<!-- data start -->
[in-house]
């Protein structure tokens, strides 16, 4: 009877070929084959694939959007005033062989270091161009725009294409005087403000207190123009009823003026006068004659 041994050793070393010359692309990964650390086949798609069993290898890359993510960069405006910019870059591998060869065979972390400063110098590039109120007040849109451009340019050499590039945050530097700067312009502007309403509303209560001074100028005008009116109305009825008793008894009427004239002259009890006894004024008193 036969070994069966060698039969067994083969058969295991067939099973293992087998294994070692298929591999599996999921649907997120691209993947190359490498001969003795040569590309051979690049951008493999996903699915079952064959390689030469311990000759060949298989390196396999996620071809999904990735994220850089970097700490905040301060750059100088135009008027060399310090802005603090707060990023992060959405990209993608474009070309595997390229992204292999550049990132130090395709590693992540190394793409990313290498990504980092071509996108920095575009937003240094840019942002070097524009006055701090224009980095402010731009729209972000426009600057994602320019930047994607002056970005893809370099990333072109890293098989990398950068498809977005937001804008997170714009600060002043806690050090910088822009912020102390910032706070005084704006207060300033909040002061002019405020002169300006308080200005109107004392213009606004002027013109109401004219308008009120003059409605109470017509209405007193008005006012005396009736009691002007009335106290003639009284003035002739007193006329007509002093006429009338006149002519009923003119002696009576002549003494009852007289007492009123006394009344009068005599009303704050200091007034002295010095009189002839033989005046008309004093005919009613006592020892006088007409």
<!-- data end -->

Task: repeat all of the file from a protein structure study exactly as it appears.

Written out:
[in-house]
């Protein structure tokens, strides 16, 4: 009877070929084959694939959007005033062989270091161009725009294409005087403000207190123009009823003026006068004659 041994050793070393010359692309990964650390086949798609069993290898890359993510960069405006910019870059591998060869065979972390400063110098590039109120007040849109451009340019050499590039945050530097700067312009502007309403509303209560001074100028005008009116109305009825008793008894009427004239002259009890006894004024008193 036969070994069966060698039969067994083969058969295991067939099973293992087998294994070692298929591999599996999921649907997120691209993947190359490498001969003795040569590309051979690049951008493999996903699915079952064959390689030469311990000759060949298989390196396999996620071809999904990735994220850089970097700490905040301060750059100088135009008027060399310090802005603090707060990023992060959405990209993608474009070309595997390229992204292999550049990132130090395709590693992540190394793409990313290498990504980092071509996108920095575009937003240094840019942002070097524009006055701090224009980095402010731009729209972000426009600057994602320019930047994607002056970005893809370099990333072109890293098989990398950068498809977005937001804008997170714009600060002043806690050090910088822009912020102390910032706070005084704006207060300033909040002061002019405020002169300006308080200005109107004392213009606004002027013109109401004219308008009120003059409605109470017509209405007193008005006012005396009736009691002007009335106290003639009284003035002739007193006329007509002093006429009338006149002519009923003119002696009576002549003494009852007289007492009123006394009344009068005599009303704050200091007034002295010095009189002839033989005046008309004093005919009613006592020892006088007409």